NEW YEAR’S CONCERT
Pierre Bleuse, conductor
Ute Lemper, vocals and speaking voice
Ute Lemper, the grande dame of the chanson, will ring in the New Year together with the Basel Chamber Orchestra and the Basler Madrigalisten under the baton of Pierre Bleuse. With music by Kurt Weill and others, they will bring the golden age of the ballad to life once more.—
Richard Strauss (1864–1949):
”Der Bürger als Edelmann”, suite for orchestra from the music for Molière’s comedy, op. 60
Manfred Honetschläger (arrangement; *1959):
”Weimarer Suite”, selected songs arranged for voice and orchestra
Kurt Weill (1900–1950):
”The Seven Deadly Sins”, a sung ballet in nine scenes for voice and chamber orchestra
“If I could wish for something / I’d like to be a little happy / Because if I were too happy / Then I’d long to have my sadness back” sings Marlene Dietrich in Friedrich Hollaender’s famous song. She’s describing the age-old human tragedy of always wanting what seems just beyond our reach. In our New Year’s Concert with the Basel Chamber Orchestra, Ute Lemper, the grande dame of the chanson, will take the part of Marlene Dietrich and transport us to the Germany of the 1920s and ’30s – a time of upheavals and contradictions that began full of hope but ended in catastrophe.
Besides songs by Hollaender, Kurt Weill, Mischa Spoliansky and Viktor Ullman, Lemper & Co. will offer “The Seven Deadly Sins”, the final joint work by Weill and Bertolt Brecht, both of whom were already living in exile when it was given its first performance at the Théâtre des Champs-Elysées in Paris in 1933. In light of the personal conflicts that arose between the two men during their opera “The Rise and Fall of the City of Mahagonny”, it is astonishing that their “Seven Deadly Sins” was able to be realised at all. Even before they began work on it, Weill was already anticipating a rocky road ahead: “Music has a stronger impact than words. Brecht knows that, and he knows that I know it. But we never talk about it. If it were spoken about openly, we would no longer work together”. That is exactly what happened, and things soon escalated: “While we were rehearsing ‘Mahagonny‘, Brecht argued that the words had priority, whereas Weill insisted on the primacy of the music. […] Brecht knocked the camera out of the hands of a press photographer who had taken a snap of him and Weill together. ‘I’ll throw this fake Richard Strauss down the stairs in full war paint!’ Brecht shouted at Weill”. At its core, their dispute was all about the eternal question as to which of the two arts has primacy – poetry or music. Brecht and Weill couldn’t find an answer; but they pulled themselves together, Brecht wrote another libretto, Weill composed the music, and the resultant “Seven Deadly Sins” was yet another masterpiece by these two congenial partners.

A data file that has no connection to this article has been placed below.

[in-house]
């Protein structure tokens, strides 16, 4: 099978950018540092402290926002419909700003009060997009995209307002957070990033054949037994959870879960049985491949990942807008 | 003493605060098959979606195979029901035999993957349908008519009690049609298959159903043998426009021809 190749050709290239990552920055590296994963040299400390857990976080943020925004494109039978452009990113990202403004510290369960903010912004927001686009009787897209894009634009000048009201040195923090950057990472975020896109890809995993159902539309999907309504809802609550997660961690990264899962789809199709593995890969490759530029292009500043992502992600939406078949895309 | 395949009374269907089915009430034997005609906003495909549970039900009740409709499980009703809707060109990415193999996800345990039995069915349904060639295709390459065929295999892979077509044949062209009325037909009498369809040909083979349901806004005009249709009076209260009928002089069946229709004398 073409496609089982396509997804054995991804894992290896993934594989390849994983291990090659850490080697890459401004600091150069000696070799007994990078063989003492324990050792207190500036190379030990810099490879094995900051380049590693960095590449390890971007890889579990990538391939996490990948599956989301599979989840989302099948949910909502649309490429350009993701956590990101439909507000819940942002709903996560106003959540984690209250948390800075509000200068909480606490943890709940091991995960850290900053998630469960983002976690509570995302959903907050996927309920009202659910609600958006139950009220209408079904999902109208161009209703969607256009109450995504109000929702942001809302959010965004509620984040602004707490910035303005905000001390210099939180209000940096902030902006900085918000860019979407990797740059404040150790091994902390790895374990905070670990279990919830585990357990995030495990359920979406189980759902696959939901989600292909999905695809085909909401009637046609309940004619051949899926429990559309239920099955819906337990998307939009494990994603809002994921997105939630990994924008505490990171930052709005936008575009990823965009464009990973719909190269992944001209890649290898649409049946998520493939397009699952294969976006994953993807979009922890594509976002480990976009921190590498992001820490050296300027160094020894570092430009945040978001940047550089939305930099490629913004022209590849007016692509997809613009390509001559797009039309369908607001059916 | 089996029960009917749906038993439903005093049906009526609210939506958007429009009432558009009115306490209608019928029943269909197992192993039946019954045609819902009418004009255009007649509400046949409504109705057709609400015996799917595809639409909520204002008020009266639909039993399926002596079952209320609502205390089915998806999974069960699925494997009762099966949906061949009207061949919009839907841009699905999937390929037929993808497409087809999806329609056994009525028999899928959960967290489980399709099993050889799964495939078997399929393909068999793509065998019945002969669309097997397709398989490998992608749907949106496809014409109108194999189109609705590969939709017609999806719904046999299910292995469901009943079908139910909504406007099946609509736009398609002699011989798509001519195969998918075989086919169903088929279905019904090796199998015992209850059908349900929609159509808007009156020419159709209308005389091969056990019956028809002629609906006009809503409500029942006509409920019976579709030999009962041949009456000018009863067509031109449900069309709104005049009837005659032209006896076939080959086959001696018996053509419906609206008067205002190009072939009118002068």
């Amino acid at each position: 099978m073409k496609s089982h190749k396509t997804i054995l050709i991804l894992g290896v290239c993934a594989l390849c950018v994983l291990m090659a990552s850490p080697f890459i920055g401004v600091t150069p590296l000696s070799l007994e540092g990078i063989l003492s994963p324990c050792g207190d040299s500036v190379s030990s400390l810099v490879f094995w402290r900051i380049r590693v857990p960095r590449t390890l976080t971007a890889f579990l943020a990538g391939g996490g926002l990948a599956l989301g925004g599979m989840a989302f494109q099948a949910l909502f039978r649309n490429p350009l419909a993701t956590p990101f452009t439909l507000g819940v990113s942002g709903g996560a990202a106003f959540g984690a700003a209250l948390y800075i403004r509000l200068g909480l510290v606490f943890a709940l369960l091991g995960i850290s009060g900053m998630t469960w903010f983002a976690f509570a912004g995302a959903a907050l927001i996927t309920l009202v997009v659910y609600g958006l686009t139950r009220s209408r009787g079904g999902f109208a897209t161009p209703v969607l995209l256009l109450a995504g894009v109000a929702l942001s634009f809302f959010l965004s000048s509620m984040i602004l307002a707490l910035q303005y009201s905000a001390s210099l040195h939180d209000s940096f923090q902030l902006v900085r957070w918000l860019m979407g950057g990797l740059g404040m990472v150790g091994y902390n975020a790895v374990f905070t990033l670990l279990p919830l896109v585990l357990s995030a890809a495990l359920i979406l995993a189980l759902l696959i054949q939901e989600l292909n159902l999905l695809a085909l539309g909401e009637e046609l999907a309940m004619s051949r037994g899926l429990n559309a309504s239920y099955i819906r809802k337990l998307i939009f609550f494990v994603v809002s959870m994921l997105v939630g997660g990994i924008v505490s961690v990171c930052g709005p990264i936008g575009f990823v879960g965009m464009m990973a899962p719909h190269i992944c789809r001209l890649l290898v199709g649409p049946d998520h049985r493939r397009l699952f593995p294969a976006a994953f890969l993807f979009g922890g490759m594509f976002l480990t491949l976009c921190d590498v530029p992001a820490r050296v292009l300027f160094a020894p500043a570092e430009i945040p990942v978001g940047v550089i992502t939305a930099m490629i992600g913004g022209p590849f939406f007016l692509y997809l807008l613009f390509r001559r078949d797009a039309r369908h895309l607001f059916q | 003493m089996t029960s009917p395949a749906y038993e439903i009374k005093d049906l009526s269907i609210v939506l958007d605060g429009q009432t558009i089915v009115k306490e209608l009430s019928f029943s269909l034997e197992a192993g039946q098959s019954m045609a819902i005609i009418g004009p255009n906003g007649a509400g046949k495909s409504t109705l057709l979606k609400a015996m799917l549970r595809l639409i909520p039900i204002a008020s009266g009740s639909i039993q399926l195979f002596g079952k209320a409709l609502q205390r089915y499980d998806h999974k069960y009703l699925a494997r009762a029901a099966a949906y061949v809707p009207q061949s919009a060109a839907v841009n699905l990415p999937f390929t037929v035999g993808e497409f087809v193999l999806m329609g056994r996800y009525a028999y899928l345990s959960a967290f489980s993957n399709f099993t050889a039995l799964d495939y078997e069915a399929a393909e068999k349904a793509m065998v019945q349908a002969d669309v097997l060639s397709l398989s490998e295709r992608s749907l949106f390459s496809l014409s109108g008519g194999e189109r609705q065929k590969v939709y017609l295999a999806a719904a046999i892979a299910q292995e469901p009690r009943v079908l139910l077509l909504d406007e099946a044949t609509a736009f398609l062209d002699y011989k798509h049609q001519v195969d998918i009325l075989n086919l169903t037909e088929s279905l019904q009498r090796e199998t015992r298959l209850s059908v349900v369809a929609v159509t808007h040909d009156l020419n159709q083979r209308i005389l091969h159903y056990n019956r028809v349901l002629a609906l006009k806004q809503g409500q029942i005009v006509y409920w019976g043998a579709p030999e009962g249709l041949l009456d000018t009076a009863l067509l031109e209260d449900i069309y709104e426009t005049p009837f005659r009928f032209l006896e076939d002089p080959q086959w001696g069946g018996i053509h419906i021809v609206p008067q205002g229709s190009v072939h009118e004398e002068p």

Also on the programme in Andermatt is an arrangement for orchestra of Richard Strauss’s “comedy ballet” “Der Bürger als Edelmann”, which he wrote in collaboration with Hugo von Hofmannsthal. Their artistic pairing also didn’t always function without friction – but that is another story …
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